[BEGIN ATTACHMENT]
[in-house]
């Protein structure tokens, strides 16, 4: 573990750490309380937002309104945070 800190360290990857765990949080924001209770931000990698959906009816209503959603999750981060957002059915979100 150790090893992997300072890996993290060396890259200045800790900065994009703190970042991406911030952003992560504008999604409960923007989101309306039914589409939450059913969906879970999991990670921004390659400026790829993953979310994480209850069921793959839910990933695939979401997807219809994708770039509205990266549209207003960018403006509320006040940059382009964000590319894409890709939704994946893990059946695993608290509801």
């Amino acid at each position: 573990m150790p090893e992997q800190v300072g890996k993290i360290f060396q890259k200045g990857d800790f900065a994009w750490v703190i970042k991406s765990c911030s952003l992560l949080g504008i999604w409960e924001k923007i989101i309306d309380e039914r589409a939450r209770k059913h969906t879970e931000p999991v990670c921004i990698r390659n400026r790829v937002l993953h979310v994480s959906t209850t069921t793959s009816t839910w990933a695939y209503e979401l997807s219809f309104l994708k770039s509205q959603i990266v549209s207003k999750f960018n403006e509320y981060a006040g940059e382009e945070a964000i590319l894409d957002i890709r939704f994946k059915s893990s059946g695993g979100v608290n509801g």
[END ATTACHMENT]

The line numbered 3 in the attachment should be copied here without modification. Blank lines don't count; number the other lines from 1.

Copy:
């Amino acid at each position: 573990m150790p090893e992997q800190v300072g890996k993290i360290f060396q890259k200045g990857d800790f900065a994009w750490v703190i970042k991406s765990c911030s952003l992560l949080g504008i999604w409960e924001k923007i989101i309306d309380e039914r589409a939450r209770k059913h969906t879970e931000p999991v990670c921004i990698r390659n400026r790829v937002l993953h979310v994480s959906t209850t069921t793959s009816t839910w990933a695939y209503e979401l997807s219809f309104l994708k770039s509205q959603i990266v549209s207003k999750f960018n403006e509320y981060a006040g940059e382009e945070a964000i590319l894409d957002i890709r939704f994946k059915s893990s059946g695993g979100v608290n509801g």